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Amazon founder Jeff Bezos’ divorce may affect his stake in the firm

Almost 95.0% of Mr Bezos’ net worth is tied to the e-commerce colossus, so the lawyers handling the divorce would need to find a workaround solution on the division of assets.

Just days after Amazon became Wall Street’s most valuable company, surpassing Microsoft, another round of Amazon news came to surprise investors: Amazon’s founder and chief executive Jeff Bezos and his wife MacKenzie Bezos will be divorcing after 25 years of marriage, the couple said in a post on Twitter on Wednesday.

Mr Bezos, 54, is currently the world’s richest man, with a fortune of US$160 billion due to his 16.3% stake in multi-billion dollar tech firm Amazon.

Almost 95.0% of Mr Bezos’ net worth is tied to the e-commerce colossus, so the performance of Amazon’s stock has a direct and significant impact on his wealth. And because his net worth is tied to his stake in the firm, a divorce which would usually lead to a division of assets between the couple, may lead to changes in Mr Bezos’ stake in the firm.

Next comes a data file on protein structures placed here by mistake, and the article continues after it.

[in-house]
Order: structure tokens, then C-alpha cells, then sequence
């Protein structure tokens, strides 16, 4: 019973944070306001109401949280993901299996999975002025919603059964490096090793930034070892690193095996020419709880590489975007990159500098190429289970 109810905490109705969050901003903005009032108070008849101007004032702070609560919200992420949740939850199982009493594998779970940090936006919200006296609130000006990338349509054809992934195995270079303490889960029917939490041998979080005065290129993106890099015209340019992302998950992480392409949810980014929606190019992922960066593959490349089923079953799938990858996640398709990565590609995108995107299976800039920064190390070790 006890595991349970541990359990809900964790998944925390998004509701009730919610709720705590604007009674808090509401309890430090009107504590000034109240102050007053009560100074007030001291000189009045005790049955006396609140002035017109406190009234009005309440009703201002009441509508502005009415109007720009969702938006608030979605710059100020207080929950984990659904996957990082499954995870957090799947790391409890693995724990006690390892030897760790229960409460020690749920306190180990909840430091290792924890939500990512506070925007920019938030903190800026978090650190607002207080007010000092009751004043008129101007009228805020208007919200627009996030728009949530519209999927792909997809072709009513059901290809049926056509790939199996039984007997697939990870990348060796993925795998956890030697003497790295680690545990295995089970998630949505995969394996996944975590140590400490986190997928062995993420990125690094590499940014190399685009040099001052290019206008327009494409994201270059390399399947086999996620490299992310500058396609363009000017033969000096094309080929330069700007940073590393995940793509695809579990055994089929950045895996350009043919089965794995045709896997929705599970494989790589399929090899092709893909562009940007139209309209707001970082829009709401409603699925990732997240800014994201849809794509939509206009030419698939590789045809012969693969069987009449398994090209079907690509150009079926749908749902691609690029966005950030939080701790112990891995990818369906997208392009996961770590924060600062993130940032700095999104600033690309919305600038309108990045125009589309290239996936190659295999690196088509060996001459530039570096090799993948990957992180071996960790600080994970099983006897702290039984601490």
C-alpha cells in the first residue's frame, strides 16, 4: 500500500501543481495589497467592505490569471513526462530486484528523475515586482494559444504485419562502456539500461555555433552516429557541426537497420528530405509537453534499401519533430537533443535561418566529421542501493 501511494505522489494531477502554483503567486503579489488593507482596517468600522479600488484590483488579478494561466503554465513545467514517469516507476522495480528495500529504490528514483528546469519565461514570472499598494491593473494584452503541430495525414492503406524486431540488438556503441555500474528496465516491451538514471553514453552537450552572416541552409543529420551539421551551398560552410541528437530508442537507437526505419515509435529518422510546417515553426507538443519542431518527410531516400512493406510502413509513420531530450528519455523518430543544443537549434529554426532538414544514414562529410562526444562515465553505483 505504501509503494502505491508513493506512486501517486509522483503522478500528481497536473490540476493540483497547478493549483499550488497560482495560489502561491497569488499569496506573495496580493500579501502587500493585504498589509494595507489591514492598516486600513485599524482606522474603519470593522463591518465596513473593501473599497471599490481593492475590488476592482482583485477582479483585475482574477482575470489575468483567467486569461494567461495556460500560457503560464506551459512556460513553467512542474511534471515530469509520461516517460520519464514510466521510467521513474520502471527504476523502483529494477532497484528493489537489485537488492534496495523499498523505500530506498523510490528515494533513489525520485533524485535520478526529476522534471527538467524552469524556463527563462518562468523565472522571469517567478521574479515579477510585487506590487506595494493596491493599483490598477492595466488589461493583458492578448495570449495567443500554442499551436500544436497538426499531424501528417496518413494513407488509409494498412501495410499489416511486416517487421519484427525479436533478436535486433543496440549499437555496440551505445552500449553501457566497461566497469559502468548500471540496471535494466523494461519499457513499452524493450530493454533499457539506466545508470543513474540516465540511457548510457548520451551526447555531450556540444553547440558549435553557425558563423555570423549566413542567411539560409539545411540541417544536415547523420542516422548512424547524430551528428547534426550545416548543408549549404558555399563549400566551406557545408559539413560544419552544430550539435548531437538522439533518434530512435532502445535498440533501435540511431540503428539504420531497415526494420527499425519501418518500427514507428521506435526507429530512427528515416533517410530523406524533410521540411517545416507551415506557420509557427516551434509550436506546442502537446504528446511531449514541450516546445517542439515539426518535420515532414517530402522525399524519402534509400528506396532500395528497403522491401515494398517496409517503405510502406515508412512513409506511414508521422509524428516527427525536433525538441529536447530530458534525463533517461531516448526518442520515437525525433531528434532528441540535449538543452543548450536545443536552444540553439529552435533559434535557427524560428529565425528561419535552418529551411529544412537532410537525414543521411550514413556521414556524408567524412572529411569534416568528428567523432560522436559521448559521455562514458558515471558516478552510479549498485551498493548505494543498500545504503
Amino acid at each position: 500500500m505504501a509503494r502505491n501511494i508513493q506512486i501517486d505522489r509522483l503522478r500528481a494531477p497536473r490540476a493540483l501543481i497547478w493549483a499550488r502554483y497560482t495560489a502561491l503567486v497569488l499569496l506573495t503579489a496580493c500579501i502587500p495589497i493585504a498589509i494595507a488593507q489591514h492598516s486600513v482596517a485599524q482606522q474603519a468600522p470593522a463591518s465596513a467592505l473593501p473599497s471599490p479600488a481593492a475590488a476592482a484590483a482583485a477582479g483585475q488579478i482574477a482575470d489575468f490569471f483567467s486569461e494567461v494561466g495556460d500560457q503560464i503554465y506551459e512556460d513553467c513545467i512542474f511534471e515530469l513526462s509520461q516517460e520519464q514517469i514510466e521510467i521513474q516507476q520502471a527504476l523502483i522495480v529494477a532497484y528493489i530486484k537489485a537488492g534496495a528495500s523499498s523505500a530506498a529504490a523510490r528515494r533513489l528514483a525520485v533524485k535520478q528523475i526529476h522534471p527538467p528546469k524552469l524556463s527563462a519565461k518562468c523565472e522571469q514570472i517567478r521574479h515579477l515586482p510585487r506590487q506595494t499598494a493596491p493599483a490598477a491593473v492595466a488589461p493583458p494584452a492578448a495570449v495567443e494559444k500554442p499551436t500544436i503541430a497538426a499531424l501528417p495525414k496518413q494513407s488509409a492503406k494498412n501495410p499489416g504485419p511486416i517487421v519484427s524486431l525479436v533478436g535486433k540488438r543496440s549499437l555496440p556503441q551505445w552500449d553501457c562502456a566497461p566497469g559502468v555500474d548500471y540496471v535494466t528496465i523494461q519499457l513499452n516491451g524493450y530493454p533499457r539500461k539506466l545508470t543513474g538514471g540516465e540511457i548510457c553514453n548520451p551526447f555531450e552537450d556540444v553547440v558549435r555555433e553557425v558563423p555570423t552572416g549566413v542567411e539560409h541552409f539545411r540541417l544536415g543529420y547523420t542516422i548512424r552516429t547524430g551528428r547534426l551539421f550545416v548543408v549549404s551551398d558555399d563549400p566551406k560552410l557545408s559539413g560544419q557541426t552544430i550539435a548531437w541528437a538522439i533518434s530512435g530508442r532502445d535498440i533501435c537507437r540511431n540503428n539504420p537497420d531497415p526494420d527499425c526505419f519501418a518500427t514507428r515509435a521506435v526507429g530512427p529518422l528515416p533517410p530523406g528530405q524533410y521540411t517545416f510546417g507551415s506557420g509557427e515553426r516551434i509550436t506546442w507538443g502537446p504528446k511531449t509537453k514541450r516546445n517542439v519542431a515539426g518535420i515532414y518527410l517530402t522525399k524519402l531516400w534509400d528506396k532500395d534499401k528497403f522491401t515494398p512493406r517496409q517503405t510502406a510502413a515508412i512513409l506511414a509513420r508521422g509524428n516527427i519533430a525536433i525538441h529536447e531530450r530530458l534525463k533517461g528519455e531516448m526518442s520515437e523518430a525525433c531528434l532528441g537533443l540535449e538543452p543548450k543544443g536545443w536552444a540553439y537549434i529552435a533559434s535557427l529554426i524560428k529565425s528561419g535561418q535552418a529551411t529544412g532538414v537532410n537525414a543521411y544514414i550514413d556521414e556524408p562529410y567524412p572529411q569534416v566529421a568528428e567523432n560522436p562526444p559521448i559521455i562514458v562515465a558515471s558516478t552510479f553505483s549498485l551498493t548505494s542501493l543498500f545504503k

Mr Bezos had met his wife before he founded Amazon. Mrs Bezos was one of the earliest employees of Amazon. The two were engaged after three months of dating and married three months afterwards, according to a Vogue article. The couple have four children. It is likely for the duo to settle their divorce privately.

Mixed views on Bezos’ ownership in Amazon post-divorce

Analysts were mixed in their views on how the impact on the divorce could potentially change the stake Mr Bezos has in Amazon. Some said the divorce should have no material impact on the company and its shares, while others view that the ownership in Amazon could change.

It may be difficult for the Bezos to split up their wealth without dipping significantly into their Amazon shares, said Jordan Neyland, an assistant professor of law at George Mason University, in a CNBC report.

The likely scenario could be a buyout of Mrs Bezos shares or for her to retain the shares. Otherwise, another likely option would see Mrs Bezos keeping the stock and Mr Bezos retaining the voting rights.

It is likely for Mr Bezos to find a way to retain his voting power in Amazon, and he would need to find a structure or may have already come to an agreement with his spouse prior to the Twitter announcement.

If the couple decides to file for divorce in the Washington state, where Amazon is headquartered, the state law says the assets accumulated throughout the course of the 25-year long marriage would be owned by them both. Only if the two have a prenuptial agreement, then the assets would not be equitably divided.

Amazon’s stock has risen more than 40.0% year-to-date. It traded at US$1,169.47 on December 29, 2017.

Amazon’s shares shrank 0.33% or US$5.42 in afterhours trading, to US$1,654.00, at 10.51pm New York time.

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